Women gather for lunch and conversation at the graduate Women’s Exchange on Oct. 12, in the Packer House. This is Associate Deputy Provost Kathleen Hutnik’s 16th year hosting graduate events. (Erin Smith-Dills/B&W Staff)

The Women’s Exchange provides a home away from home


Graduate life at Lehigh may fly under the radar with over 5,000 undergraduate students spanning Lehigh’s campuses, yet there are almost 2,000 graduate students working toward higher-level degrees while simultaneously balancing work, family, friends and life.

The Graduate Education and Life office works to help graduate students combat stress by providing them with bonding activities, one of these being the Women’s Exchange.

The Women’s Exchange is a biweekly support group for women where the office provides lunch, activities and open conversation. Kirsten Sneeringer, the assistant director of the office, said the Women’s Exchange is open to all women as a way to bring women graduate students together in a safe space.

“It’s a really relaxing event all about taking a break and enjoying each other’s company,” Sneeringer said. “Sometimes the events are strategically planned, with staff coming in to talk about what they do and why they love their work or women (coming) in to talk about their path and how they manage family and work.”

Kathleen Hutnik, the associate deputy provost for graduate education, used to work for Disability Support Services at Lehigh. She said when her current position opened up, she was interested because of the impact it has on graduate students’ daily lives.

She said the role of the office is to try to provide a space for graduate students to relax and remember their humanity.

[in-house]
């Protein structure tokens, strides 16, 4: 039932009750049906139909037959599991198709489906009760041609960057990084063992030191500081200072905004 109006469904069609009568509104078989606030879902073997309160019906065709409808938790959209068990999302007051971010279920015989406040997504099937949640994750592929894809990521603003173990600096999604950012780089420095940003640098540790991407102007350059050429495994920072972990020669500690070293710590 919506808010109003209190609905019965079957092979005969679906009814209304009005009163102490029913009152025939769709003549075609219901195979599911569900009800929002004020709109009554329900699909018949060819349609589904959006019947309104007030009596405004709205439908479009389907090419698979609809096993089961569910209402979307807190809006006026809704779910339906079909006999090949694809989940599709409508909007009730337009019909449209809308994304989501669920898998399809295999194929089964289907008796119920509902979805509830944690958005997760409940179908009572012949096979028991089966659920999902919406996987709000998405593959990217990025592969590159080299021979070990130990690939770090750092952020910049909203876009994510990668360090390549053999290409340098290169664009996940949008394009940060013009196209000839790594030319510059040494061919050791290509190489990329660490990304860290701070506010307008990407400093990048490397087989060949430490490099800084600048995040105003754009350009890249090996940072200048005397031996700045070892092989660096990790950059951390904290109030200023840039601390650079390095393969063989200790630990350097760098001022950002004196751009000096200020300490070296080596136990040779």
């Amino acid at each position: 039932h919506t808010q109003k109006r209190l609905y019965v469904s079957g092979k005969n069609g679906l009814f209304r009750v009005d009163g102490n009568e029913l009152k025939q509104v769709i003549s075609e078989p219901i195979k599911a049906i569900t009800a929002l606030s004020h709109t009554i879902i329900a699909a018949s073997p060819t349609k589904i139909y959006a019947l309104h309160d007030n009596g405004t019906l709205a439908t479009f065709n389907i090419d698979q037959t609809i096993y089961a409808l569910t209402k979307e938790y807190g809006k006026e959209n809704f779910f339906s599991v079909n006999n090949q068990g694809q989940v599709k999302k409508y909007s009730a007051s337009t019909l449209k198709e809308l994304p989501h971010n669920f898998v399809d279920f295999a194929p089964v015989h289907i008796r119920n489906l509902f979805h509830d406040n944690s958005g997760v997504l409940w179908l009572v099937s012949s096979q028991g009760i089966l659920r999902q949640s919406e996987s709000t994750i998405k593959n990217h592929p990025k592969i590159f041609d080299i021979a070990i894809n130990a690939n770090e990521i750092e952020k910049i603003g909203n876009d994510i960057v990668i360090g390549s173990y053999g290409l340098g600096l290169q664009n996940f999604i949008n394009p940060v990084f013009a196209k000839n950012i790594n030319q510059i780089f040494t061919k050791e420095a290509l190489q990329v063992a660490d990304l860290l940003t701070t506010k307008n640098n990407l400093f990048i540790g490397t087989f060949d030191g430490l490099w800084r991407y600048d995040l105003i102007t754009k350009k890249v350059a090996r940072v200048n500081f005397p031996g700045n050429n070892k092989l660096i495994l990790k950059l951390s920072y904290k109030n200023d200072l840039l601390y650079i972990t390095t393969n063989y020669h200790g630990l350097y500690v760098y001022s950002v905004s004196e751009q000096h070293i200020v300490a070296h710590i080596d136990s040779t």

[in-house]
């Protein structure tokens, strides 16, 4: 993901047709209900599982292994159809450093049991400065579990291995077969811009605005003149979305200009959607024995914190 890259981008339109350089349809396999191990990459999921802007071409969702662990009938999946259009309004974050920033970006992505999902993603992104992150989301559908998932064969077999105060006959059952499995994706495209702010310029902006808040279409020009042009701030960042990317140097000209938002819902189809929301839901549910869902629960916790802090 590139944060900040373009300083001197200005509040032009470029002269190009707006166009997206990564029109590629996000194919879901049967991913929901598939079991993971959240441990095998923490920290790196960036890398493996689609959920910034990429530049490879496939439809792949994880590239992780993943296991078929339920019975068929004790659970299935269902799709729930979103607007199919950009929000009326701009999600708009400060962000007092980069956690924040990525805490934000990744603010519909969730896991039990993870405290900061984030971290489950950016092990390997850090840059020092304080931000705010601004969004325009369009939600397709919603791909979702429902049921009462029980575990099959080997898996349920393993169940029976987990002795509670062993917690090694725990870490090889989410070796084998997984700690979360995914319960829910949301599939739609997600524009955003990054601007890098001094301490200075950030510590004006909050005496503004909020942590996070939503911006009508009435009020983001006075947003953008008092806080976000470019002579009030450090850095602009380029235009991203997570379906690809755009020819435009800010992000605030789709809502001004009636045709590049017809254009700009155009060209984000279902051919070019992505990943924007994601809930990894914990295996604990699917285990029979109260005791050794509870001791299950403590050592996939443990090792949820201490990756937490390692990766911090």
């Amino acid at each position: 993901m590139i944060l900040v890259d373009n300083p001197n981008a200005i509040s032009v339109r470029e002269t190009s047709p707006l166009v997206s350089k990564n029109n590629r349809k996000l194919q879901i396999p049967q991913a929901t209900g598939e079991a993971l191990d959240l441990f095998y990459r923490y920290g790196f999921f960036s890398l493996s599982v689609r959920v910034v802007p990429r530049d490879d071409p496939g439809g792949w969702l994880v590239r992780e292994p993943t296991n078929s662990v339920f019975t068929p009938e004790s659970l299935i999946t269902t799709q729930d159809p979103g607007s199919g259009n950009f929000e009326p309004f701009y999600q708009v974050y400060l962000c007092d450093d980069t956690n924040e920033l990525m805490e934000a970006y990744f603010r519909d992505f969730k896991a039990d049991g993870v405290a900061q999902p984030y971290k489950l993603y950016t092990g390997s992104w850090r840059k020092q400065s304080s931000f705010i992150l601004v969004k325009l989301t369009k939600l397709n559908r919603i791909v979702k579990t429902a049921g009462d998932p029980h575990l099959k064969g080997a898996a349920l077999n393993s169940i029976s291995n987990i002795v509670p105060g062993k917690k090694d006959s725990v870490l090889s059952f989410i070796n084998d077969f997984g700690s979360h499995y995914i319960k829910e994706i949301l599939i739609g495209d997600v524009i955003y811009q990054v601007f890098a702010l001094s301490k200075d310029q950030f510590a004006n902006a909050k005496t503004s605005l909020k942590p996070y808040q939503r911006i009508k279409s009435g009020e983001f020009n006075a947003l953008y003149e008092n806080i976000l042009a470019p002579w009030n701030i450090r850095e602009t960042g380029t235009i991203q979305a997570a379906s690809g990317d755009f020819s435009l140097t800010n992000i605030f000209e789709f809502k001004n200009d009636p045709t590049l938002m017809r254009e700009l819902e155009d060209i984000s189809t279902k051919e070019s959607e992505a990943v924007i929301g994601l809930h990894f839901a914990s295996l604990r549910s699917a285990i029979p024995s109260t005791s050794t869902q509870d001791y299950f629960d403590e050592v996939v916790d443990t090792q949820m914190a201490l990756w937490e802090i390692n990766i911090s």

“We try to remind them that it’s beneficial to make time for themselves — for exercise, for sleep, for reaching out to parents and the stuff that will help keep them going,” Hutnik said.

If there was something she could do to help maximize the best of times and minimize the worst of times during a graduate student’s career, Hutnik said she would do it.

As she works with several students, Hutnik said the office sees common struggles like anxiety and depression in students, which studies show that the experience of grad school can exacerbate these challenges

“Bottom line is that students can come to us and tell us about anything they need for us to be the best support system we can be,” Sneeringer said.

She said this manifests in different forms, like at their last meeting where they discussed how different cultures deal with menstrual cramps around the world. They have had planned activities like baking bread and touring current art galleries, whereas sometimes there is no structure and instead simply spontaneous conversation.

Karla Rincon Martinez, ‘26G, is pursuing a doctorate in electrical engineering and said the Women’s Exchange is great for taking a step back from academia, getting to know her peers and connecting with people from different backgrounds.

“I feel very welcome here,” Martinez said. “It helps me recharge my batteries, and I always try to work around my schedule in order to make it to these events.”

The Graduate Education and Life office also sets up other events throughout the semester like the Grad Student Outing Club, where they organize outdoor group activities on the weekends and a weekly breakfast on Tuesdays at 10 a.m., providing an assortment of coffee, tea, fruit, and baked goods. An average of 75 students attend this get-together.

Hutnik said the office doesn’t have a large budget, so they are cognizant of costs and how they can save money while simultaneously hosting a quality event.

For some events, like their apple-picking excursion on Oct. 21, they had to consider renting a bus since many students don’t have a car. Hutnik said they may charge a small amount to ensure commitment from the students.

When necessary, the office looks for co-sponsors, but only when it’s appropriate.

“We try to make these events affordable, useful, inclusive, accessible and fun,” Hutnik said. “We really want students to come away from it feeling a little more relaxed, connected and helpful. When we plan events and programs, we look for why they will be beneficial.”

Women’s Exchange gathers every other Thursday at the Packer House, located on West Packer Avenue.

Hutnik said she hopes the Packer House can be a home away from home for graduate students to facilitate support.

“It’s good for everyone and great for their creativity,” Hutnik said. “We feel our role is absolutely integral to grad student success and completion of degrees.”

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